Robert Reich, Professor and former Secretary of Labor, delivered an impassioned address to his final Wealth and Poverty class on the transition from college into the workforce. He asks his students to reflect on their values and experiences to consider a question posed by the poet Mary Oliver:
The Bright Funds platform has constant activity, from users all over the world. With that usage comes a wealth of data, which is the core our Q1 Giving Report.
A few of us attended the Shared Value Summit last week, and we wanted to connect with as many of the great attendees as possible. So we partnered with Oxfam, a valued Bright Funds partner, to host our second Cocktails For A Cause Event.
The average American consume 1,996 pounds of food annually,FOOTNOTE: Footnote and roughly 40% of that food ends up in landfills.FOOTNOTE: Footnote While this is a horrifying statistic, the amount of edible food that goes from our plates to the the local dump is relatively insignificant compared to the amount of edible food that American farmers leave in the field each season.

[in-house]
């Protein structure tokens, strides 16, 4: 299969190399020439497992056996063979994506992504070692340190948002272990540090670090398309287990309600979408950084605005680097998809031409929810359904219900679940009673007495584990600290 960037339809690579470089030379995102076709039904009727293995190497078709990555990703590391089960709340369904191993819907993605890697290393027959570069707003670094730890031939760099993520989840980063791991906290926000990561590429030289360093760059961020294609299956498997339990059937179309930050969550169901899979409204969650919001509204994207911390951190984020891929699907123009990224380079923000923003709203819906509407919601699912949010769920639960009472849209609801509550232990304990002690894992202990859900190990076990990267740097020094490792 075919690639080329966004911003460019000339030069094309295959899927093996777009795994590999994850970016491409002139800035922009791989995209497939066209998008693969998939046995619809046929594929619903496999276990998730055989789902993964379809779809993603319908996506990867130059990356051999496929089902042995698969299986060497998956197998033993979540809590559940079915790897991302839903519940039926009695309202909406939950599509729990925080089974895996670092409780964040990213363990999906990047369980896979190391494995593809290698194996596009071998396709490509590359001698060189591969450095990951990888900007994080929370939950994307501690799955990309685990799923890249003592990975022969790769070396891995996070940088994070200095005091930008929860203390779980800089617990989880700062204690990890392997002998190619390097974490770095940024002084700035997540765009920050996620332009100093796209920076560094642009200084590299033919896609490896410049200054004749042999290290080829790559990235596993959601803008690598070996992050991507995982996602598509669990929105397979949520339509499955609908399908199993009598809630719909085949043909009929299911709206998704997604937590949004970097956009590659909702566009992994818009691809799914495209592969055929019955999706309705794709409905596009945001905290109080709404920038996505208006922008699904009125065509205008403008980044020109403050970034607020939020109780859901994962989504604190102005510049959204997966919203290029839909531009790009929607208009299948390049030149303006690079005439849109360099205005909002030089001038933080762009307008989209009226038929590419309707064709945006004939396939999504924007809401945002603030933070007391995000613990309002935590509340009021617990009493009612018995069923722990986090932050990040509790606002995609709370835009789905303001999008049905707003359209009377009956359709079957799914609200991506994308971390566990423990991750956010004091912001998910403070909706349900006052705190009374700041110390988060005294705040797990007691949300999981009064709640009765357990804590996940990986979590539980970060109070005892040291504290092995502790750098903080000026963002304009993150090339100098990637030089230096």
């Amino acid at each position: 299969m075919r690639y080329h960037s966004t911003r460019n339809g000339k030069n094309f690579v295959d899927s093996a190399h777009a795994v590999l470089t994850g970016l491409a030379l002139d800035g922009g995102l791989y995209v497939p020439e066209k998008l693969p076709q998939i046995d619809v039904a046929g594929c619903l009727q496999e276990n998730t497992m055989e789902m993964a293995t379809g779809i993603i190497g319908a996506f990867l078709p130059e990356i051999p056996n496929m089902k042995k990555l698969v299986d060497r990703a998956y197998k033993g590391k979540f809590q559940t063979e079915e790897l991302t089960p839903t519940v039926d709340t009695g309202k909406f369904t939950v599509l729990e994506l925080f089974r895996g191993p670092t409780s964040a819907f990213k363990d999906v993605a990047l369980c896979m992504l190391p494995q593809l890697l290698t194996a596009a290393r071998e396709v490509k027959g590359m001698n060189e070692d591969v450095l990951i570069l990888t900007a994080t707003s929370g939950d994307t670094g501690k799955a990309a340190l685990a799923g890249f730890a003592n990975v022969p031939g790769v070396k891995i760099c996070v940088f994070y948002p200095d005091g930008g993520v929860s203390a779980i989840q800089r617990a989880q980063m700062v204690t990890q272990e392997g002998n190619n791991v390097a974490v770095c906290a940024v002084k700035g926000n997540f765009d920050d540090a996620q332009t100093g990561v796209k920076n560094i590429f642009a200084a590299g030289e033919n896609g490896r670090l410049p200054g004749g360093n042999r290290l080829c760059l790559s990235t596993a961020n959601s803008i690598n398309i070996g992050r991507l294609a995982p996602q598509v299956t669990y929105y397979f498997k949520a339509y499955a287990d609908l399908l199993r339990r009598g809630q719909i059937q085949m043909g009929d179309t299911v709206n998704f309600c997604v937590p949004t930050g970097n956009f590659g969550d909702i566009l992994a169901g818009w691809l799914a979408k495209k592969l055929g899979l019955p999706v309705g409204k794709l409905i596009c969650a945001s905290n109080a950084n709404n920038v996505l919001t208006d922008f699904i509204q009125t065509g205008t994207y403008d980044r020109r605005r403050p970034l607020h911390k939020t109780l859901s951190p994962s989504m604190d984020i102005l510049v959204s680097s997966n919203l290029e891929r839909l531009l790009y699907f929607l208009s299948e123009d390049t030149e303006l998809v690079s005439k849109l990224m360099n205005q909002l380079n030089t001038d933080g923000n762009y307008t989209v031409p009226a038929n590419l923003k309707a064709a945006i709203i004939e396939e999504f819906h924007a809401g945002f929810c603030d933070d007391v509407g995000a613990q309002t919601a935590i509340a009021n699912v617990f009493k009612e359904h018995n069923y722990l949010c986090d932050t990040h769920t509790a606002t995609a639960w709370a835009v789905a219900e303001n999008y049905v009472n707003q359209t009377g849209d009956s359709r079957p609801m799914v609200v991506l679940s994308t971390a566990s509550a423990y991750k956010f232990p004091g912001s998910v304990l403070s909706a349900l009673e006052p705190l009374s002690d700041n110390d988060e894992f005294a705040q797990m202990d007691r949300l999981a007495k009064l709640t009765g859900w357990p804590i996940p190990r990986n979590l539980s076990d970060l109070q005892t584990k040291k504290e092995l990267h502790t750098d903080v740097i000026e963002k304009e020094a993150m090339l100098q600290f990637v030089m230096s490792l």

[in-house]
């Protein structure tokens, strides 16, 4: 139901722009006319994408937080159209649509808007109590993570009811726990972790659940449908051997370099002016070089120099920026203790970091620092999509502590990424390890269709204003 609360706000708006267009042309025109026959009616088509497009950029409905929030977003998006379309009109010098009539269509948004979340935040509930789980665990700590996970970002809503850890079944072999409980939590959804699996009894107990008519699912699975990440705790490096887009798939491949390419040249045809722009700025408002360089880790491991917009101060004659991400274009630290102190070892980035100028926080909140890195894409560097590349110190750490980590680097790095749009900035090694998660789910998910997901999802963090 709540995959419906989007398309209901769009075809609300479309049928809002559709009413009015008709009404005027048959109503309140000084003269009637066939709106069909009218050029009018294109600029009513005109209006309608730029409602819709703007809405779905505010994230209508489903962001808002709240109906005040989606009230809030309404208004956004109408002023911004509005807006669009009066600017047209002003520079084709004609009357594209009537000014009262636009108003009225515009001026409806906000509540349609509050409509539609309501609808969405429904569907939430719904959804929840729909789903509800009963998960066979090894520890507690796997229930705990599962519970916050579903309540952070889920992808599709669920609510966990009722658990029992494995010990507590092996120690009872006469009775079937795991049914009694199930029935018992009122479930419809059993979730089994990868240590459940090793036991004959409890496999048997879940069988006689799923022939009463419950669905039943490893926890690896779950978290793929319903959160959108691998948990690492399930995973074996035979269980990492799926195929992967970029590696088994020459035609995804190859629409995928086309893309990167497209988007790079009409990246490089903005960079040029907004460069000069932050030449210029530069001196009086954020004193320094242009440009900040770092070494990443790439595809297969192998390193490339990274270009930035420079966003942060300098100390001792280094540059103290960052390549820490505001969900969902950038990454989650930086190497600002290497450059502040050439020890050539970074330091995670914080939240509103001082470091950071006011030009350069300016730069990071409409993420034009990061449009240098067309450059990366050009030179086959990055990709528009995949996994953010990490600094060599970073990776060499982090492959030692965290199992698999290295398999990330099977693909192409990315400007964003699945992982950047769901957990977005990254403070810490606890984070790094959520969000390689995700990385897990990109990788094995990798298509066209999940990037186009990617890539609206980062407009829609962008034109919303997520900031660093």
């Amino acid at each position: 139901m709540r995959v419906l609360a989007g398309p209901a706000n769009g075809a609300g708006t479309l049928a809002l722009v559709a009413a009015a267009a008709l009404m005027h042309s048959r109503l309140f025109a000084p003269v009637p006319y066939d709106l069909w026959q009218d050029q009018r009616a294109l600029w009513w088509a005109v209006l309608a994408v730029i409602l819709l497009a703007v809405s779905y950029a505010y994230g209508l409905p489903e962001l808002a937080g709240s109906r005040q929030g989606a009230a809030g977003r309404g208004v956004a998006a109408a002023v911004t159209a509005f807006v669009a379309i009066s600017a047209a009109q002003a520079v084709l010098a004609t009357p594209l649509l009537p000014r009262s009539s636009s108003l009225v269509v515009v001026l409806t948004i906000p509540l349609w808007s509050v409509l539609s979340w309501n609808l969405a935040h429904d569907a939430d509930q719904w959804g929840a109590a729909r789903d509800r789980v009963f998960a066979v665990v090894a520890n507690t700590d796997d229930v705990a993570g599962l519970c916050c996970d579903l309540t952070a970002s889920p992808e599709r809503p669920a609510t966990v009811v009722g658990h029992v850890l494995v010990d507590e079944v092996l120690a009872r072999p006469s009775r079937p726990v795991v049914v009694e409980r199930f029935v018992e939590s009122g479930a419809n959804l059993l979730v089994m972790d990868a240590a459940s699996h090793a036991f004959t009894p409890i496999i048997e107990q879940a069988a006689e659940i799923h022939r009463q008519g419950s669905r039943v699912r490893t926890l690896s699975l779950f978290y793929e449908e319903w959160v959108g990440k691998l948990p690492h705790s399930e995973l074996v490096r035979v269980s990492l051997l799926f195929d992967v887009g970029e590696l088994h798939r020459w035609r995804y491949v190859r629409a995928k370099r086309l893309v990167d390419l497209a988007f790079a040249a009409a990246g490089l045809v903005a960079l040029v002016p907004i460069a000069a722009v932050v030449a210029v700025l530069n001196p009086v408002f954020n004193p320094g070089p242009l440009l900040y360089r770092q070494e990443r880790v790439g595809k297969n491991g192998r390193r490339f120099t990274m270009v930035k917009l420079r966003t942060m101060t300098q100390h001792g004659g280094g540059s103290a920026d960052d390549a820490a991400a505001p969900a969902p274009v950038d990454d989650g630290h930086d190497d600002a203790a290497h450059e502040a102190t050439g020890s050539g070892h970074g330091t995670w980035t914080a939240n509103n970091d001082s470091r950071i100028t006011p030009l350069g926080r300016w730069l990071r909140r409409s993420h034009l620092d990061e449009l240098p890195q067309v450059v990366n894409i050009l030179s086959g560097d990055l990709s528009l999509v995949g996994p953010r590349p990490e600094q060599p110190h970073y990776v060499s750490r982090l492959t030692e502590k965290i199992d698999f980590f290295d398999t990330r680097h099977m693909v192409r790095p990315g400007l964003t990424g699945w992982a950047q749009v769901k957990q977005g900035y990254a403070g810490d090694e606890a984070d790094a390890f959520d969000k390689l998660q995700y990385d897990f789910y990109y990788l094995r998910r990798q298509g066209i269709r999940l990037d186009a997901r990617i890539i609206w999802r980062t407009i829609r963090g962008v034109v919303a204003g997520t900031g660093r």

Every Mother’s Day, we fret over what unique gift to get the maternal figure in our lives. And if you’re like me, you end up getting something that is nice, but not necessary. So why not consider a heartwarming gift that empowers a mother to help other women?
Volunteering at a soup kitchen isn’t for everyone. And that’s Ok. Channeling your individual energy into maximum impact is about choosing something that motivates you.
Here are 5 ways to give your time for good:
In last week’s Bright Minds, we focused our discussion over a 2015 New York Times piece on how to intelligently yet emotionally impact others’ lives. The article was prompted by the movement of ‘Effective Altruism’ – which uses data to determine how people can ensure that their money has the greatest impact possible.
u should spend a significant percentage of time actually trying to gain understanding, a tiny percentage documenting that understanding, and the vast majority of your time creating alignment. In short, worry about what you do as an organization, not what you say.” This is an excerpt from Jim Collins 2000 piece, ‘Aligning Action and Values,’ which was the topic of discussion in last week’s Bright Minds.